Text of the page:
Saturday, October 3, 2009

Drama, advocacy, and oops...

This may come as a shock to you all, so please be sure you're sitting down.

Sometimes 8th grade students don't react in the way you intended.

Are you okay? Breathing? Should I get you some oxygen? Because I know that's a shock to your system!

Here's the story.

No, here's the background.

Our school has an Advisory class. Students in this class stay together for each subject instead of splitting up and going their separate ways. They have different teachers and go to different rooms, but we work to achieve truly tight-knit teams.

Sometimes that backfires.

Now here's the story.

On Friday, I checked homework for one of the classes, whose Advisory teacher happens to be fairly new to the school and is having a hard time being consistent with all-school practices. The Language Arts class usually ends with a reflection, and I started the time with a conversation about the homework that I had just checked. I explained that based on the quality of this work compared to what they have created in the past, I could tell that they were not using their homework and Advisory time well. After a brief discussion of what they could do and where they needed help, they started writing. The question for the written reflection had two parts: "Are you doing your best in Advisory?" and "What do you need to do to make your class better?"

Now, I expected that a few students might realize that their Advisory class could be a LOT better if they controlled themselves, rather than relying on the teacher to control them. They're not little children, after all. I hoped that they would step up and lead the class.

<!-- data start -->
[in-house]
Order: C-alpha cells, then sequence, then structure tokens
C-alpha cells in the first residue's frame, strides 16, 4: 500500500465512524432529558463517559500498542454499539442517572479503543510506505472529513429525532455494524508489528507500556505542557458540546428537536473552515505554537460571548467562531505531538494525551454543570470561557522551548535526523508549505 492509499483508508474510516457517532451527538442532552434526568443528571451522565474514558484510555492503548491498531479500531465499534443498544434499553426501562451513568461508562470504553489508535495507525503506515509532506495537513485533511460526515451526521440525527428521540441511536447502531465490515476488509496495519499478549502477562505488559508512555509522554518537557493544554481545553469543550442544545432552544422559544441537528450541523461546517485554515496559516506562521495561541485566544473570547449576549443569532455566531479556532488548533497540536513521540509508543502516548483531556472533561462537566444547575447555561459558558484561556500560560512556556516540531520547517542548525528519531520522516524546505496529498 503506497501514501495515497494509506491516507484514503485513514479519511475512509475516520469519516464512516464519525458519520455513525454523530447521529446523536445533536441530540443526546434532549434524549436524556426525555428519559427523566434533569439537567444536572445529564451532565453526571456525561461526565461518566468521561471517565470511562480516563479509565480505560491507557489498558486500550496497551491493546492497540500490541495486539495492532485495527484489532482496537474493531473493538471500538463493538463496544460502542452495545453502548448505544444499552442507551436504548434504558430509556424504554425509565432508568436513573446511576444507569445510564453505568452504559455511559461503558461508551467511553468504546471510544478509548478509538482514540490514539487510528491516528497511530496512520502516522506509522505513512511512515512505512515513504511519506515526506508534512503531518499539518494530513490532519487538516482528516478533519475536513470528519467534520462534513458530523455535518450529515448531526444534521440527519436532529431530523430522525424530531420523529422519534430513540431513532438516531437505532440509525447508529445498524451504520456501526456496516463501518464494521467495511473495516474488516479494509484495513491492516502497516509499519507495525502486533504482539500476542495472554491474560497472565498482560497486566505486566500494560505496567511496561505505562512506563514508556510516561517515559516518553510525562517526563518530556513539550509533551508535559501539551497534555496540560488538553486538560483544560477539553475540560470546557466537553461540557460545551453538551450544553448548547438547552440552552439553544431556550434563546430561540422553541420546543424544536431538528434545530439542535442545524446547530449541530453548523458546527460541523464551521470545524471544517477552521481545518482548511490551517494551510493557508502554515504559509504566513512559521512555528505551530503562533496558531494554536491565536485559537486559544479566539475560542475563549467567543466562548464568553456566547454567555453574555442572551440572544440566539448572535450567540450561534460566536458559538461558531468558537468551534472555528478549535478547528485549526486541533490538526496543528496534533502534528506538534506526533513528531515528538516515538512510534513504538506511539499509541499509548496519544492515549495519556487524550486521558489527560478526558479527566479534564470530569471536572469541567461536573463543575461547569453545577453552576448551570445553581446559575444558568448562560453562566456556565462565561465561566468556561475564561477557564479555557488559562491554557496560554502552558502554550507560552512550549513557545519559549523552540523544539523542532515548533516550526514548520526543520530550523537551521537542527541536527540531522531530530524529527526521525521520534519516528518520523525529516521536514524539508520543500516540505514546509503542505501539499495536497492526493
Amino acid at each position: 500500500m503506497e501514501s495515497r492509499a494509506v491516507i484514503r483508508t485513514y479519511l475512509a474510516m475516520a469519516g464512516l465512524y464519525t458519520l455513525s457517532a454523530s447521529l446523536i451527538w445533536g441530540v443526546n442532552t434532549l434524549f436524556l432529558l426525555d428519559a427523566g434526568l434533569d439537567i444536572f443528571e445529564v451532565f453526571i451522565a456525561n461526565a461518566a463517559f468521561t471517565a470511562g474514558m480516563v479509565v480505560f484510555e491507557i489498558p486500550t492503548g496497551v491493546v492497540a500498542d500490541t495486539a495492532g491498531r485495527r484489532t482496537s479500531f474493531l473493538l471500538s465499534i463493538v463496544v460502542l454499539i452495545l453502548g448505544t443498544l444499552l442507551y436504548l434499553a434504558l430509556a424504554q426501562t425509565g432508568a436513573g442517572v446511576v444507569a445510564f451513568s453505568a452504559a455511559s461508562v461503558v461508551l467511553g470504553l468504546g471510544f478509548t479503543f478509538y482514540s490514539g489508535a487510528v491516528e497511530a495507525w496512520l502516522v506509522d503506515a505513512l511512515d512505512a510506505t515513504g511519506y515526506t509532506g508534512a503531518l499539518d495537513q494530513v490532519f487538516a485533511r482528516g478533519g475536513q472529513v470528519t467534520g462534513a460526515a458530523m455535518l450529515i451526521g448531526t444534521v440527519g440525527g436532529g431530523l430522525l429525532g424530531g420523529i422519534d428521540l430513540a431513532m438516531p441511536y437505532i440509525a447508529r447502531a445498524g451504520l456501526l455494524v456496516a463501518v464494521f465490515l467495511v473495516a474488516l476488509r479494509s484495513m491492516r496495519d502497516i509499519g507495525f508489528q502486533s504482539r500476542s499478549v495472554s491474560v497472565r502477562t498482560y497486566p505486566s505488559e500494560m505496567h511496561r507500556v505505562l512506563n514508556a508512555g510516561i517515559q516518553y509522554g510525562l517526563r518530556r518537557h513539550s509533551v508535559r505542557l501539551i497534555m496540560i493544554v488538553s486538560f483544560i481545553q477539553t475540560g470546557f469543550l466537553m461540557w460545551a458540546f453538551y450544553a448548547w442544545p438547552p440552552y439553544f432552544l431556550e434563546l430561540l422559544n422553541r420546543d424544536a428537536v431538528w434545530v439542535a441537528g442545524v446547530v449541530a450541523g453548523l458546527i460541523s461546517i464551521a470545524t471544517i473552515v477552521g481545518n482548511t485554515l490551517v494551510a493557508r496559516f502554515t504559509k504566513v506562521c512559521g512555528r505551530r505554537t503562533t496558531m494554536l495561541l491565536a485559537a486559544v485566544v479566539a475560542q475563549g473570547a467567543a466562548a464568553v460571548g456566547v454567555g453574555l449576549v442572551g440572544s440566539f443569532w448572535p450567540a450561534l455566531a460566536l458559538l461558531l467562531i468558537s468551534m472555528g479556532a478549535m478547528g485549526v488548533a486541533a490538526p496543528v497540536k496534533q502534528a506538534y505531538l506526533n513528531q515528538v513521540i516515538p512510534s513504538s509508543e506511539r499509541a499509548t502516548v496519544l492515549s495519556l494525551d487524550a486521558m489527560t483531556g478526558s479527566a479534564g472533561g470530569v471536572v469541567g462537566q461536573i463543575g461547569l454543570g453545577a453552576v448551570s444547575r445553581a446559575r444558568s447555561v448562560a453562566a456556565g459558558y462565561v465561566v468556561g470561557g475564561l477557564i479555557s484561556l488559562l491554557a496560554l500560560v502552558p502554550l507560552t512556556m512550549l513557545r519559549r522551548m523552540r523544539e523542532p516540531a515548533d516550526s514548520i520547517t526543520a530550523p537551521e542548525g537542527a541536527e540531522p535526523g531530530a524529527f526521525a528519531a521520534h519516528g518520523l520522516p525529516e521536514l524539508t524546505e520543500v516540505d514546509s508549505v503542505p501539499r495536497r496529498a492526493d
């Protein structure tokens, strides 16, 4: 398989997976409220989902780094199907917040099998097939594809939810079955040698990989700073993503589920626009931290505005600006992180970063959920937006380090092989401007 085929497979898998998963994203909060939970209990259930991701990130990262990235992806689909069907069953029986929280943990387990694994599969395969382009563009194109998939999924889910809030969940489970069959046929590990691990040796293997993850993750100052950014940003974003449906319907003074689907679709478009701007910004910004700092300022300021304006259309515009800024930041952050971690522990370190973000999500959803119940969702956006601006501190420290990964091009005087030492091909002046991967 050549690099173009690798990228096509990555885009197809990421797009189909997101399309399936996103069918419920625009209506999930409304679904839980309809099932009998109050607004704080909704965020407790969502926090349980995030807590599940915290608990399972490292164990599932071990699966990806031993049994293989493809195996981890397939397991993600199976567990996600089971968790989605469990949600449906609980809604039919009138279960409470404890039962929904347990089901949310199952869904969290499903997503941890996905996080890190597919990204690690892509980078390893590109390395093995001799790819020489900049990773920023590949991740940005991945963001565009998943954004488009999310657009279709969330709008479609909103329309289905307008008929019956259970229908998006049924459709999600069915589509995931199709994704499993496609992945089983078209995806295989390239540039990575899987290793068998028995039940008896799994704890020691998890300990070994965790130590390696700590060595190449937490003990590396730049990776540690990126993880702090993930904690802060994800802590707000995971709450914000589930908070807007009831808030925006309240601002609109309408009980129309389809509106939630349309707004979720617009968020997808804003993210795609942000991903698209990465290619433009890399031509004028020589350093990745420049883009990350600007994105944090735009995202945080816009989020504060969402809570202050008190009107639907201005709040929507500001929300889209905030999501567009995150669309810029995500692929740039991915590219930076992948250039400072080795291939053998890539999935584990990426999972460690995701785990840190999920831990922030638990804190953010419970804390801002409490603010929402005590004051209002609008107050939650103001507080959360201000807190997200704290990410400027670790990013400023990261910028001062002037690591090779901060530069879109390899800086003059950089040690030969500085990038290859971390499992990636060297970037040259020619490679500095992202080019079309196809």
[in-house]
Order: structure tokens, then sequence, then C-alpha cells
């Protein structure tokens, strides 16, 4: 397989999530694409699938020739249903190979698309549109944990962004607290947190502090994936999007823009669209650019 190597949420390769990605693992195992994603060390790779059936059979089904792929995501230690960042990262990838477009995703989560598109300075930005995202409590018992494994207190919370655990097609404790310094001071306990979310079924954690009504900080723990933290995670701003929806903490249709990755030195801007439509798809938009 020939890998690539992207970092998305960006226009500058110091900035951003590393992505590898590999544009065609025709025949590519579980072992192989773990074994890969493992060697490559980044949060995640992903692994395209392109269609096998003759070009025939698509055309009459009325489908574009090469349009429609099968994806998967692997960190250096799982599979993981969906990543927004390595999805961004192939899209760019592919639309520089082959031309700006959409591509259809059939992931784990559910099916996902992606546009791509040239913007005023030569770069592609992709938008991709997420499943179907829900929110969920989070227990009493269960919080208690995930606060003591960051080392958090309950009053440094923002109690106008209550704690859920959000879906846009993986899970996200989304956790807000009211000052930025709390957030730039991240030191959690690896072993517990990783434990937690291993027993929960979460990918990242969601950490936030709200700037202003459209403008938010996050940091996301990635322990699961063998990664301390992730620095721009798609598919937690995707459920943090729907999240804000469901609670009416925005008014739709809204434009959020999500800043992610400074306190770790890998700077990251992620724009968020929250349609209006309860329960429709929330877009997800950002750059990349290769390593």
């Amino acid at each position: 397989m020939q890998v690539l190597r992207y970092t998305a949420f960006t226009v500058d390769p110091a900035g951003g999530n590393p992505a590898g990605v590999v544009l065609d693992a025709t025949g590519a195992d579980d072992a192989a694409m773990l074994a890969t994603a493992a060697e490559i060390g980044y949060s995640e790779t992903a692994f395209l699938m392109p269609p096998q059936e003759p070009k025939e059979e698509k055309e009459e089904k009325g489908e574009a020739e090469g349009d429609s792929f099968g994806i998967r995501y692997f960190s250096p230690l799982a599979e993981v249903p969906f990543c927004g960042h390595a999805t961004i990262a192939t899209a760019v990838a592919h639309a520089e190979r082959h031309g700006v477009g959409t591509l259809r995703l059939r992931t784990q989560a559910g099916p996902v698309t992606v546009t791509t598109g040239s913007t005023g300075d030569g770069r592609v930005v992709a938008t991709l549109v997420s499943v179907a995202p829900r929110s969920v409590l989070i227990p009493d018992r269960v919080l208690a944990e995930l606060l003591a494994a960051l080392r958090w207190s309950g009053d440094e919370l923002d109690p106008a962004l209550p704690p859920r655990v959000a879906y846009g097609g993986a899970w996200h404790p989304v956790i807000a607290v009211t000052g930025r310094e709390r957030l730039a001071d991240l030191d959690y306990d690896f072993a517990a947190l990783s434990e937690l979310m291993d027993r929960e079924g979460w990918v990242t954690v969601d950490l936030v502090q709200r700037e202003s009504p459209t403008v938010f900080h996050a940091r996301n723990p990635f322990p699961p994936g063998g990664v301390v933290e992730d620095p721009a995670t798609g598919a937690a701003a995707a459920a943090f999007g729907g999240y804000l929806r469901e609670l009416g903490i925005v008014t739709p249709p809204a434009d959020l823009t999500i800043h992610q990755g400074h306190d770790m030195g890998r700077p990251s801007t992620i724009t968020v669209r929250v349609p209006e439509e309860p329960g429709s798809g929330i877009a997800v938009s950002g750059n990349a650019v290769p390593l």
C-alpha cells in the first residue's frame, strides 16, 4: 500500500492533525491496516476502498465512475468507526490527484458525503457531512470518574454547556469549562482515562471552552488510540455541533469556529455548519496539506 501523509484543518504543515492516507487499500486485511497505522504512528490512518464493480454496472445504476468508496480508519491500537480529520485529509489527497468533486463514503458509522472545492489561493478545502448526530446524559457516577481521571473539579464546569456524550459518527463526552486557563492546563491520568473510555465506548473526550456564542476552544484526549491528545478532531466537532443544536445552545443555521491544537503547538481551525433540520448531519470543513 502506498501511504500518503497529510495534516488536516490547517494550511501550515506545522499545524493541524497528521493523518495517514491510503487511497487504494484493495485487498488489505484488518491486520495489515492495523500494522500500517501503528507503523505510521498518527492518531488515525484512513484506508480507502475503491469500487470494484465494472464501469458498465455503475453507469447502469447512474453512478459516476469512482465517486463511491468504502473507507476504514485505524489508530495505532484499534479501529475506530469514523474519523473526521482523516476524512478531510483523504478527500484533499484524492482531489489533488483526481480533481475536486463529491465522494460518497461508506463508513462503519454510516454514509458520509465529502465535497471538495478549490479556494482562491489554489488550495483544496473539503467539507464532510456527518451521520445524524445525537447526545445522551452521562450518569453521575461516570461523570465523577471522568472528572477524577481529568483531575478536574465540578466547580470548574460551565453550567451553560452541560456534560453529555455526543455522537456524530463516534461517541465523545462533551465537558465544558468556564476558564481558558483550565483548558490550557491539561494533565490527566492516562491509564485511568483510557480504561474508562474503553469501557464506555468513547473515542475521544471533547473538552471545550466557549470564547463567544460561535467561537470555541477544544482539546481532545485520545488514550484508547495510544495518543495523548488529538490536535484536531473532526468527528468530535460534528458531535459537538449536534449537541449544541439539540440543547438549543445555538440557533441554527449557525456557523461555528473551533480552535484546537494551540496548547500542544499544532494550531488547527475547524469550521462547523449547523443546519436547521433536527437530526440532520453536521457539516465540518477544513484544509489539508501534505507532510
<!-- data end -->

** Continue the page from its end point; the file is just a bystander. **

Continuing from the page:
However, it slipped my mind that we've also been emphasizing the skill of self-advocacy. These students will be leaving our little cocoon next year and jumping into large high schools, and we've been talking a lot about how important is to speak up for what you need.

So, this class took the written reflection, and apparently combined it with the self-advocacy lessons...and had a class meeting during lunch. Based on the random conversations I heard after school, they drew up a list of everything that was wrong with their class, especially the Advisory teacher, and presented it to him after lunch. They chose to "make their Advisory better" by telling the teacher what was wrong with him!

I don't know much more than that, and I don't know how much to worry.

Are the kids truly working to improve their class, or have I given them silent permission to be rebellious? Is this going to deal a blow to the school culture, or will it be the crisis that turns us all toward a better path?

Am I going to be seen as an instigator? This other teacher and I don't always see eye-to-eye and, although I try to be professional, the kids have surely noticed by now, especially since he has made a habit of criticizing me in front of them while I'm in the room. I didn't actively want to cause trouble in this class, but trouble has been brewing since the first week of school. Am I an instigator? Is this my silent revenge?

How do I handle this?

1 comment:

  1. From your post it doesn't sound as if you were being an instigator. It seems as if the kids were taking the reflection to heart and acting on it. Maybe you could talk to your class about empathy and how the advisory teacher might feel after being handed their list, without warning or background on the situation. Just a thought...
    -Pigtailed Teacher